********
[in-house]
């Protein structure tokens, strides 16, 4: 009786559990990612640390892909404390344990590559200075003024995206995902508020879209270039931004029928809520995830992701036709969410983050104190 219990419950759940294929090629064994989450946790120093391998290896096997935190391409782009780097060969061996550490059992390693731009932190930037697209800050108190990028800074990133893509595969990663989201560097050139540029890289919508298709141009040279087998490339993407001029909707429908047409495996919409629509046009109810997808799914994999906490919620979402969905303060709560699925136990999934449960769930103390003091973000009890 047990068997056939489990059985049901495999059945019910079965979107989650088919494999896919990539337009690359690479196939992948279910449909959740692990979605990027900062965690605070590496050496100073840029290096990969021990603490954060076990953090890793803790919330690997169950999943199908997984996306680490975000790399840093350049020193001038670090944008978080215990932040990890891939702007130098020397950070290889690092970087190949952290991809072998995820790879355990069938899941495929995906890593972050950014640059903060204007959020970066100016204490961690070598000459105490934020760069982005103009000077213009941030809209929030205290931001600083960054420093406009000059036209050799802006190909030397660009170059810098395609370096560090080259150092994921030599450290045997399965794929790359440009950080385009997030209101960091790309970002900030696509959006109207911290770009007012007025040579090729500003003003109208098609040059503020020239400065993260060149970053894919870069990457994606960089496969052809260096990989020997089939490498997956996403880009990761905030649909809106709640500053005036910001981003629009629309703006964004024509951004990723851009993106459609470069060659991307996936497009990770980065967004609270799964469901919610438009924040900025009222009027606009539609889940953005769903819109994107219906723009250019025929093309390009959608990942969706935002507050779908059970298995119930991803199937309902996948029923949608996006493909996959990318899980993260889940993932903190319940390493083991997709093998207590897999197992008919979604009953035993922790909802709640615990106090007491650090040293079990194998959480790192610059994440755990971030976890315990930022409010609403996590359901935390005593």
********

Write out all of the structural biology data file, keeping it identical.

[in-house]
């Protein structure tokens, strides 16, 4: 009786559990990612640390892909404390344990590559200075003024995206995902508020879209270039931004029928809520995830992701036709969410983050104190 219990419950759940294929090629064994989450946790120093391998290896096997935190391409782009780097060969061996550490059992390693731009932190930037697209800050108190990028800074990133893509595969990663989201560097050139540029890289919508298709141009040279087998490339993407001029909707429908047409495996919409629509046009109810997808799914994999906490919620979402969905303060709560699925136990999934449960769930103390003091973000009890 047990068997056939489990059985049901495999059945019910079965979107989650088919494999896919990539337009690359690479196939992948279910449909959740692990979605990027900062965690605070590496050496100073840029290096990969021990603490954060076990953090890793803790919330690997169950999943199908997984996306680490975000790399840093350049020193001038670090944008978080215990932040990890891939702007130098020397950070290889690092970087190949952290991809072998995820790879355990069938899941495929995906890593972050950014640059903060204007959020970066100016204490961690070598000459105490934020760069982005103009000077213009941030809209929030205290931001600083960054420093406009000059036209050799802006190909030397660009170059810098395609370096560090080259150092994921030599450290045997399965794929790359440009950080385009997030209101960091790309970002900030696509959006109207911290770009007012007025040579090729500003003003109208098609040059503020020239400065993260060149970053894919870069990457994606960089496969052809260096990989020997089939490498997956996403880009990761905030649909809106709640500053005036910001981003629009629309703006964004024509951004990723851009993106459609470069060659991307996936497009990770980065967004609270799964469901919610438009924040900025009222009027606009539609889940953005769903819109994107219906723009250019025929093309390009959608990942969706935002507050779908059970298995119930991803199937309902996948029923949608996006493909996959990318899980993260889940993932903190319940390493083991997709093998207590897999197992008919979604009953035993922790909802709640615990106090007491650090040293079990194998959480790192610059994440755990971030976890315990930022409010609403996590359901935390005593």